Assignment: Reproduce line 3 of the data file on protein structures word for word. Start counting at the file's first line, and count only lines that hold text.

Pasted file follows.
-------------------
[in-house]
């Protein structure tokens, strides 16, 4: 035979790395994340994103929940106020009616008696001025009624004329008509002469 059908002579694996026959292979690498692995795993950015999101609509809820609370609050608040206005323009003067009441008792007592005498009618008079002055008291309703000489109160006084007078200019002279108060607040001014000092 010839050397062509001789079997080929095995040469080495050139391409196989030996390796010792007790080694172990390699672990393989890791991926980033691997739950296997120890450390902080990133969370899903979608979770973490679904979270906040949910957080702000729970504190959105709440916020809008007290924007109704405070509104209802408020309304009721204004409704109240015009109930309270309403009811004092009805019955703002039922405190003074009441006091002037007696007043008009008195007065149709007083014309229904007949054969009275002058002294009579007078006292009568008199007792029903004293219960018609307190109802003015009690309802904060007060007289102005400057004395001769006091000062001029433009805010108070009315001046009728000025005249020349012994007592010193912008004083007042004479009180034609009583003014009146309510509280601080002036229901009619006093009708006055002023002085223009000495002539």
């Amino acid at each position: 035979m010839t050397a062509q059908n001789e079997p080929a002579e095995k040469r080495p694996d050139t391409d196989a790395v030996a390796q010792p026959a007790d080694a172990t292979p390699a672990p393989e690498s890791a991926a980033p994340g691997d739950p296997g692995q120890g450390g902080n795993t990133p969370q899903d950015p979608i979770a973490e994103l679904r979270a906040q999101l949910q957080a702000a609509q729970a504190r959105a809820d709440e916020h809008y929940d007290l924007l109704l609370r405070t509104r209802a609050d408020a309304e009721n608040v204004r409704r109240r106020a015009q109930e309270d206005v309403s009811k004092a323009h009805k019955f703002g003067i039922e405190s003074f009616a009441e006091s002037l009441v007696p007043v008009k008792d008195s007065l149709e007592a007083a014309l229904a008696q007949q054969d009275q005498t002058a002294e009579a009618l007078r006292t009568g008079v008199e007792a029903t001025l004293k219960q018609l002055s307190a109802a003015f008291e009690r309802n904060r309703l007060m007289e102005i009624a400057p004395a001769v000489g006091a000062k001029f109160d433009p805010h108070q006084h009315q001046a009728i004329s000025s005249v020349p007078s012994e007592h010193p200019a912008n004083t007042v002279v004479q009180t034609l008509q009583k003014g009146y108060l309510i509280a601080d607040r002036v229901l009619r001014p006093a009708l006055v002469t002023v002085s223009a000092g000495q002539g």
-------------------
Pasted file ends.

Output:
């Amino acid at each position: 035979m010839t050397a062509q059908n001789e079997p080929a002579e095995k040469r080495p694996d050139t391409d196989a790395v030996a390796q010792p026959a007790d080694a172990t292979p390699a672990p393989e690498s890791a991926a980033p994340g691997d739950p296997g692995q120890g450390g902080n795993t990133p969370q899903d950015p979608i979770a973490e994103l679904r979270a906040q999101l949910q957080a702000a609509q729970a504190r959105a809820d709440e916020h809008y929940d007290l924007l109704l609370r405070t509104r209802a609050d408020a309304e009721n608040v204004r409704r109240r106020a015009q109930e309270d206005v309403s009811k004092a323009h009805k019955f703002g003067i039922e405190s003074f009616a009441e006091s002037l009441v007696p007043v008009k008792d008195s007065l149709e007592a007083a014309l229904a008696q007949q054969d009275q005498t002058a002294e009579a009618l007078r006292t009568g008079v008199e007792a029903t001025l004293k219960q018609l002055s307190a109802a003015f008291e009690r309802n904060r309703l007060m007289e102005i009624a400057p004395a001769v000489g006091a000062k001029f109160d433009p805010h108070q006084h009315q001046a009728i004329s000025s005249v020349p007078s012994e007592h010193p200019a912008n004083t007042v002279v004479q009180t034609l008509q009583k003014g009146y108060l309510i509280a601080d607040r002036v229901l009619r001014p006093a009708l006055v002469t002023v002085s223009a000092g000495q002539g």